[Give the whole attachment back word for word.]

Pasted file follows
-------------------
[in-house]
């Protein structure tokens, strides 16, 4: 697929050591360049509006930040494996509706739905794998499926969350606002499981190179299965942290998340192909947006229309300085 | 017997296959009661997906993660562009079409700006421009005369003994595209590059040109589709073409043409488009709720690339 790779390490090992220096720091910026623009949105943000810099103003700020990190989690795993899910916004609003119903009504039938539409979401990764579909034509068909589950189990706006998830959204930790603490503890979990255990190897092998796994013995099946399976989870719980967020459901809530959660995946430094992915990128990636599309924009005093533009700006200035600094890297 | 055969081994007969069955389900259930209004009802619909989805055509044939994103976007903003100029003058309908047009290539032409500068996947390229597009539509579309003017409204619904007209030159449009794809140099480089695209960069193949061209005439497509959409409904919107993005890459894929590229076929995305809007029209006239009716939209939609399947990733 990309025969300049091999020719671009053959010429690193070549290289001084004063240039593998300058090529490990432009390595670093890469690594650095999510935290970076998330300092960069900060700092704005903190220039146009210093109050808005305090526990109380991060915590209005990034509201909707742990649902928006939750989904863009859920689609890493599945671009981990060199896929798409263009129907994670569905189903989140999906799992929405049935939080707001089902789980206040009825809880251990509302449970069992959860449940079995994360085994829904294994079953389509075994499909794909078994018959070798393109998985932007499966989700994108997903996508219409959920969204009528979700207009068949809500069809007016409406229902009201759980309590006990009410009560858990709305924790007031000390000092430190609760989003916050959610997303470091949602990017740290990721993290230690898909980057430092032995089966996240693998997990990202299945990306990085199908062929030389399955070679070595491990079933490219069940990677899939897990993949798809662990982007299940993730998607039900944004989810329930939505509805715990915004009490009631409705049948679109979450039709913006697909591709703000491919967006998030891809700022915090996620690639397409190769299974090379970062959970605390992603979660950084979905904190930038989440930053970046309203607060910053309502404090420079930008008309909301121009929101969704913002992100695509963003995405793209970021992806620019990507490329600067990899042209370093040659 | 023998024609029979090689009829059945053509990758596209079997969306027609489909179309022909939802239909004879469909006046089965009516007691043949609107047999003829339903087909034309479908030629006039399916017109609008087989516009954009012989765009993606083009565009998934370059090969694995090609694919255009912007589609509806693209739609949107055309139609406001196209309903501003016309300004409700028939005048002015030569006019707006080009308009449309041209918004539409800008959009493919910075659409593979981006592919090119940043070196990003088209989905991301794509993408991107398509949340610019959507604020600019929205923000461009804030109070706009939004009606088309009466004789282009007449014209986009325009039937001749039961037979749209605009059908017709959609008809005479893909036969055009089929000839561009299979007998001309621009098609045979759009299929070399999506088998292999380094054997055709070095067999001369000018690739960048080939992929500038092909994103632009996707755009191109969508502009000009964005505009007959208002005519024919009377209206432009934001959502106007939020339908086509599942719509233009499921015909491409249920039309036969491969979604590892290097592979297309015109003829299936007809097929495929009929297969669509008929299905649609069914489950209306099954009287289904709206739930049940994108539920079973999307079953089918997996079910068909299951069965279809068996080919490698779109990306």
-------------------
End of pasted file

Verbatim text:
[in-house]
């Protein structure tokens, strides 16, 4: 697929050591360049509006930040494996509706739905794998499926969350606002499981190179299965942290998340192909947006229309300085 | 017997296959009661997906993660562009079409700006421009005369003994595209590059040109589709073409043409488009709720690339 790779390490090992220096720091910026623009949105943000810099103003700020990190989690795993899910916004609003119903009504039938539409979401990764579909034509068909589950189990706006998830959204930790603490503890979990255990190897092998796994013995099946399976989870719980967020459901809530959660995946430094992915990128990636599309924009005093533009700006200035600094890297 | 055969081994007969069955389900259930209004009802619909989805055509044939994103976007903003100029003058309908047009290539032409500068996947390229597009539509579309003017409204619904007209030159449009794809140099480089695209960069193949061209005439497509959409409904919107993005890459894929590229076929995305809007029209006239009716939209939609399947990733 990309025969300049091999020719671009053959010429690193070549290289001084004063240039593998300058090529490990432009390595670093890469690594650095999510935290970076998330300092960069900060700092704005903190220039146009210093109050808005305090526990109380991060915590209005990034509201909707742990649902928006939750989904863009859920689609890493599945671009981990060199896929798409263009129907994670569905189903989140999906799992929405049935939080707001089902789980206040009825809880251990509302449970069992959860449940079995994360085994829904294994079953389509075994499909794909078994018959070798393109998985932007499966989700994108997903996508219409959920969204009528979700207009068949809500069809007016409406229902009201759980309590006990009410009560858990709305924790007031000390000092430190609760989003916050959610997303470091949602990017740290990721993290230690898909980057430092032995089966996240693998997990990202299945990306990085199908062929030389399955070679070595491990079933490219069940990677899939897990993949798809662990982007299940993730998607039900944004989810329930939505509805715990915004009490009631409705049948679109979450039709913006697909591709703000491919967006998030891809700022915090996620690639397409190769299974090379970062959970605390992603979660950084979905904190930038989440930053970046309203607060910053309502404090420079930008008309909301121009929101969704913002992100695509963003995405793209970021992806620019990507490329600067990899042209370093040659 | 023998024609029979090689009829059945053509990758596209079997969306027609489909179309022909939802239909004879469909006046089965009516007691043949609107047999003829339903087909034309479908030629006039399916017109609008087989516009954009012989765009993606083009565009998934370059090969694995090609694919255009912007589609509806693209739609949107055309139609406001196209309903501003016309300004409700028939005048002015030569006019707006080009308009449309041209918004539409800008959009493919910075659409593979981006592919090119940043070196990003088209989905991301794509993408991107398509949340610019959507604020600019929205923000461009804030109070706009939004009606088309009466004789282009007449014209986009325009039937001749039961037979749209605009059908017709959609008809005479893909036969055009089929000839561009299979007998001309621009098609045979759009299929070399999506088998292999380094054997055709070095067999001369000018690739960048080939992929500038092909994103632009996707755009191109969508502009000009964005505009007959208002005519024919009377209206432009934001959502106007939020339908086509599942719509233009499921015909491409249920039309036969491969979604590892290097592979297309015109003829299936007809097929495929009929297969669509008929299905649609069914489950209306099954009287289904709206739930049940994108539920079973999307079953089918997996079910068909299951069965279809068996080919490698779109990306």